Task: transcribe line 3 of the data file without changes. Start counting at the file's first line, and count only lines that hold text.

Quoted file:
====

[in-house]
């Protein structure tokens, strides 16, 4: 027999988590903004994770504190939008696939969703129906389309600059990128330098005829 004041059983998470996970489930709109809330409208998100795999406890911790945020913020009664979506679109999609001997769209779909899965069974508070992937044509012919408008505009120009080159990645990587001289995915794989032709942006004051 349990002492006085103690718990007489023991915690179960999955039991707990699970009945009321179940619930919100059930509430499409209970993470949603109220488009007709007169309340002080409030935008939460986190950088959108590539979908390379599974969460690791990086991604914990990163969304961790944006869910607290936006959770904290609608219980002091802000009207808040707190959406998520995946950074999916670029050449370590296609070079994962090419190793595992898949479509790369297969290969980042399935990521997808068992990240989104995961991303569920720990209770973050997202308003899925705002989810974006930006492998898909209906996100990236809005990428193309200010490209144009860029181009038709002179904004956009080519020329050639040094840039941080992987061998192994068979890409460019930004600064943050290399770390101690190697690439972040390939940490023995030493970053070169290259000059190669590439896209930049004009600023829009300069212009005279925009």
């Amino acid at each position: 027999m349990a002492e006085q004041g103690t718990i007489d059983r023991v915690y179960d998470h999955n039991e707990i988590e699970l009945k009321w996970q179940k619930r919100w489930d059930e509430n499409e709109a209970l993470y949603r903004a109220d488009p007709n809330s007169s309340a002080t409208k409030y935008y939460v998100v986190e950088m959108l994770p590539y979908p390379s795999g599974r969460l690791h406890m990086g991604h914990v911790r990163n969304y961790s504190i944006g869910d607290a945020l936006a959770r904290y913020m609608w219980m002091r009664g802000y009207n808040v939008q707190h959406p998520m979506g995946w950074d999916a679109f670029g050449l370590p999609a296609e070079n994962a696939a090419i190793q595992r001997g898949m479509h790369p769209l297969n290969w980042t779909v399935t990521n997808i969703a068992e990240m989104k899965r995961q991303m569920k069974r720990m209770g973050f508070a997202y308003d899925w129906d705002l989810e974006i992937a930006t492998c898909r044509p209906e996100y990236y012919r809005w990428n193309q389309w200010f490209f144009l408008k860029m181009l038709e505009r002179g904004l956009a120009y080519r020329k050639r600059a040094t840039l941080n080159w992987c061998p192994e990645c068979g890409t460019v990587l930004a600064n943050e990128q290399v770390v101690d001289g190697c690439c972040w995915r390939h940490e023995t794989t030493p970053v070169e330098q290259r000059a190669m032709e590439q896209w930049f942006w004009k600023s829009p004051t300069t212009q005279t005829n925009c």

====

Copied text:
């Amino acid at each position: 027999m349990a002492e006085q004041g103690t718990i007489d059983r023991v915690y179960d998470h999955n039991e707990i988590e699970l009945k009321w996970q179940k619930r919100w489930d059930e509430n499409e709109a209970l993470y949603r903004a109220d488009p007709n809330s007169s309340a002080t409208k409030y935008y939460v998100v986190e950088m959108l994770p590539y979908p390379s795999g599974r969460l690791h406890m990086g991604h914990v911790r990163n969304y961790s504190i944006g869910d607290a945020l936006a959770r904290y913020m609608w219980m002091r009664g802000y009207n808040v939008q707190h959406p998520m979506g995946w950074d999916a679109f670029g050449l370590p999609a296609e070079n994962a696939a090419i190793q595992r001997g898949m479509h790369p769209l297969n290969w980042t779909v399935t990521n997808i969703a068992e990240m989104k899965r995961q991303m569920k069974r720990m209770g973050f508070a997202y308003d899925w129906d705002l989810e974006i992937a930006t492998c898909r044509p209906e996100y990236y012919r809005w990428n193309q389309w200010f490209f144009l408008k860029m181009l038709e505009r002179g904004l956009a120009y080519r020329k050639r600059a040094t840039l941080n080159w992987c061998p192994e990645c068979g890409t460019v990587l930004a600064n943050e990128q290399v770390v101690d001289g190697c690439c972040w995915r390939h940490e023995t794989t030493p970053v070169e330098q290259r000059a190669m032709e590439q896209w930049f942006w004009k600023s829009p004051t300069t212009q005279t005829n925009c």